I’d never heard of Douglas K. Smith. The paperback version of his book doesn’t have a single review on Amazon. Hard cover copies of this book can be had for a penny. I couldn’t even find the book directly through a shortened Amazon search for “On Value and Values”.
I write this because in Smith’s book I feel like I found a Dutch masterpiece underneath an old garage sale purchased painting.
One of the reviewers of the hardcover book on Amazon wrote:
I have only one concern about “On Value and Values” – that the author is not a famous celebrity. Because if he were, the book would be a #1 bestseller and its ideas and prescriptions would already be guiding us toward a saner future together.
Douglas K. Smith should be up there with Capitalism and Freedom (Friedman). On Value and Values is comparable to Democracy in America and What’s the Matter with Kansas?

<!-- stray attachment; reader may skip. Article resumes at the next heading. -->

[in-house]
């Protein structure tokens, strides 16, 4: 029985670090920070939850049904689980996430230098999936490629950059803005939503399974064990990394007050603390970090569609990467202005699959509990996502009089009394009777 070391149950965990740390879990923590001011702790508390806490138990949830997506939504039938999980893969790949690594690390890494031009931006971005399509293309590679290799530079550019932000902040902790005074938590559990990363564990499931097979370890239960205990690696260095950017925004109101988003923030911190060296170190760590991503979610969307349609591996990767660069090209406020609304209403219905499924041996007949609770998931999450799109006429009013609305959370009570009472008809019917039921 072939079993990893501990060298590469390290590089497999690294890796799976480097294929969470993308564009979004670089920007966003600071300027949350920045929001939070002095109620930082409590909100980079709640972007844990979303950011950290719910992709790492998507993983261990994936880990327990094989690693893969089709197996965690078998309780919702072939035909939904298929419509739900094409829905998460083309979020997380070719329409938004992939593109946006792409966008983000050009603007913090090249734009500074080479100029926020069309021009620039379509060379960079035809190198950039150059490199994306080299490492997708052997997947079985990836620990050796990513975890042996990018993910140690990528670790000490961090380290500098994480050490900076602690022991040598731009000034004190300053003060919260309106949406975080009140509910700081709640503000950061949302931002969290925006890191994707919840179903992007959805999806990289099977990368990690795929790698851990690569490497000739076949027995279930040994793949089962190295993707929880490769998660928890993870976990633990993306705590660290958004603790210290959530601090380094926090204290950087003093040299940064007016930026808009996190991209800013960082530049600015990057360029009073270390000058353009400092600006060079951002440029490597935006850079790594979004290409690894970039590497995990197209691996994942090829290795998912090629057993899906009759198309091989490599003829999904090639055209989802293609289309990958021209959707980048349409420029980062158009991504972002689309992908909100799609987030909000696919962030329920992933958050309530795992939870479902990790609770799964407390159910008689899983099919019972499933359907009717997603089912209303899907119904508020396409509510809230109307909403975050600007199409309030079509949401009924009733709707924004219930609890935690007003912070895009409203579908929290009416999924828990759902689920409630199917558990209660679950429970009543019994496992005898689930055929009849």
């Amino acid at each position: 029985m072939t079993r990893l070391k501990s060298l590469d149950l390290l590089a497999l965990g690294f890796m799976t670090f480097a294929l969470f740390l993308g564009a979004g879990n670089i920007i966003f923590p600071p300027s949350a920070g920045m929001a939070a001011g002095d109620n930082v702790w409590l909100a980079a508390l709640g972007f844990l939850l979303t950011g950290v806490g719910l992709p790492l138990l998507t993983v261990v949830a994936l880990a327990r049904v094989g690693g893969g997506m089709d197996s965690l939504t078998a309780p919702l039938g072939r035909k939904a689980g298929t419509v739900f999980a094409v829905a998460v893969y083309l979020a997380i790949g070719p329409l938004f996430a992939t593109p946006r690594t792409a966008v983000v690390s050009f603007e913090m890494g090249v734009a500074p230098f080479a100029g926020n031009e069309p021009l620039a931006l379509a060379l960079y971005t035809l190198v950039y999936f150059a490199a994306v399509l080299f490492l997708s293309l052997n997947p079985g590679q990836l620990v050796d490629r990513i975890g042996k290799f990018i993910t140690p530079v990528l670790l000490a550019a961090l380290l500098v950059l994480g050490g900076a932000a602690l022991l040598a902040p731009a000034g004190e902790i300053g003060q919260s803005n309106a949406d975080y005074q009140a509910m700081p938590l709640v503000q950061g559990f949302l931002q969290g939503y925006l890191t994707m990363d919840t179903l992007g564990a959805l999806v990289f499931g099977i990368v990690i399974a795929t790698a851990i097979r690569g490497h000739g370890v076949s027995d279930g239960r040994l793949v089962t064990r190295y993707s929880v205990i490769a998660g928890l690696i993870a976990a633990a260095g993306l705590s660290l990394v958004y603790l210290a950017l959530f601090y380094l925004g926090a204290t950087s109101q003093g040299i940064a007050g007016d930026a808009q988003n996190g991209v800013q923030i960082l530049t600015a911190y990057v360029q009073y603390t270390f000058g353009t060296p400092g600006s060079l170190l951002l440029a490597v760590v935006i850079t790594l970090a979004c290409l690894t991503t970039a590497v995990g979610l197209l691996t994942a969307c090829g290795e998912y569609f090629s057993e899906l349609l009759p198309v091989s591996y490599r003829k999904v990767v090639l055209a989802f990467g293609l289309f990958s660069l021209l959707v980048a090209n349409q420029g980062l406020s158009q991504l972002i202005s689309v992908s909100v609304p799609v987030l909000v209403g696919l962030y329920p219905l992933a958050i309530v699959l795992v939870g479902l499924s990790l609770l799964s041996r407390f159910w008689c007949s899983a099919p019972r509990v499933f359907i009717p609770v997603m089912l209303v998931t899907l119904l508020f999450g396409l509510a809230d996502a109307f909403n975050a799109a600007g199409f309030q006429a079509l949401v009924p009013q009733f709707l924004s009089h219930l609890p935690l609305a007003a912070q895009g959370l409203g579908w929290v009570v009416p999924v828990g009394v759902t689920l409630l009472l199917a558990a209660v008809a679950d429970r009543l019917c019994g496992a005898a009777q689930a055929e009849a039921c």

1. Smith identifies the problem in a way that speaks to everyone: value trumps values.
The split occurred with the rise of market fundamentalism and excessive focus on shareholder value at the expense of all other values.
Values? Yes, they matter – as long as the benefits to shareholder value outweigh the costs to shareholder value. In this scheme, values are split off from and subordinated to value.
Is it any wonder that people opine for the loss of values in our society? I’m with them. The trouble is that values are being erased or de-prioritized in favor of returns. And we’re sold that somehow this is going to lead to a greater good all by itself.
We’re told that this is the only graph that matters:
Only the only thing it’s leading to is the hoarding of capital.